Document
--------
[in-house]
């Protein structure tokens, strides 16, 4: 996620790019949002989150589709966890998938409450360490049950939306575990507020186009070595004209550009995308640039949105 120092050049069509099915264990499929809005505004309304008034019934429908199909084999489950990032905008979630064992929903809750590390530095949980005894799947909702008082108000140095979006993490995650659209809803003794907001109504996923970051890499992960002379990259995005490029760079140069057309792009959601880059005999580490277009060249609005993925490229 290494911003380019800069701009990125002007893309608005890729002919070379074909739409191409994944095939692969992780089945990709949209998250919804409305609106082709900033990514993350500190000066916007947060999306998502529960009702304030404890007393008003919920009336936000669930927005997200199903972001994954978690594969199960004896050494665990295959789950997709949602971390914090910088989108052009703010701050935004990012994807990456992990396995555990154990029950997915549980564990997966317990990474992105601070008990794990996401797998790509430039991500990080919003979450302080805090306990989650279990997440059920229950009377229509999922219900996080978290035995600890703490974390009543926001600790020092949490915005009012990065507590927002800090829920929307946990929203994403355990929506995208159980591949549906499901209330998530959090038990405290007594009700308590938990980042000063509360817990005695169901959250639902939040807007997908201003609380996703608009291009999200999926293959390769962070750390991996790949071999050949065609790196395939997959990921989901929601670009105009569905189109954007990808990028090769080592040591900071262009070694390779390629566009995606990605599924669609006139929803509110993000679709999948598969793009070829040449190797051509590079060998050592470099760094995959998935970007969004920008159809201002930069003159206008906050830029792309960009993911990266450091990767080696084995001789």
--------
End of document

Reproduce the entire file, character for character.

[in-house]
């Protein structure tokens, strides 16, 4: 996620790019949002989150589709966890998938409450360490049950939306575990507020186009070595004209550009995308640039949105 120092050049069509099915264990499929809005505004309304008034019934429908199909084999489950990032905008979630064992929903809750590390530095949980005894799947909702008082108000140095979006993490995650659209809803003794907001109504996923970051890499992960002379990259995005490029760079140069057309792009959601880059005999580490277009060249609005993925490229 290494911003380019800069701009990125002007893309608005890729002919070379074909739409191409994944095939692969992780089945990709949209998250919804409305609106082709900033990514993350500190000066916007947060999306998502529960009702304030404890007393008003919920009336936000669930927005997200199903972001994954978690594969199960004896050494665990295959789950997709949602971390914090910088989108052009703010701050935004990012994807990456992990396995555990154990029950997915549980564990997966317990990474992105601070008990794990996401797998790509430039991500990080919003979450302080805090306990989650279990997440059920229950009377229509999922219900996080978290035995600890703490974390009543926001600790020092949490915005009012990065507590927002800090829920929307946990929203994403355990929506995208159980591949549906499901209330998530959090038990405290007594009700308590938990980042000063509360817990005695169901959250639902939040807007997908201003609380996703608009291009999200999926293959390769962070750390991996790949071999050949065609790196395939997959990921989901929601670009105009569905189109954007990808990028090769080592040591900071262009070694390779390629566009995606990605599924669609006139929803509110993000679709999948598969793009070829040449190797051509590079060998050592470099760094995959998935970007969004920008159809201002930069003159206008906050830029792309960009993911990266450091990767080696084995001789």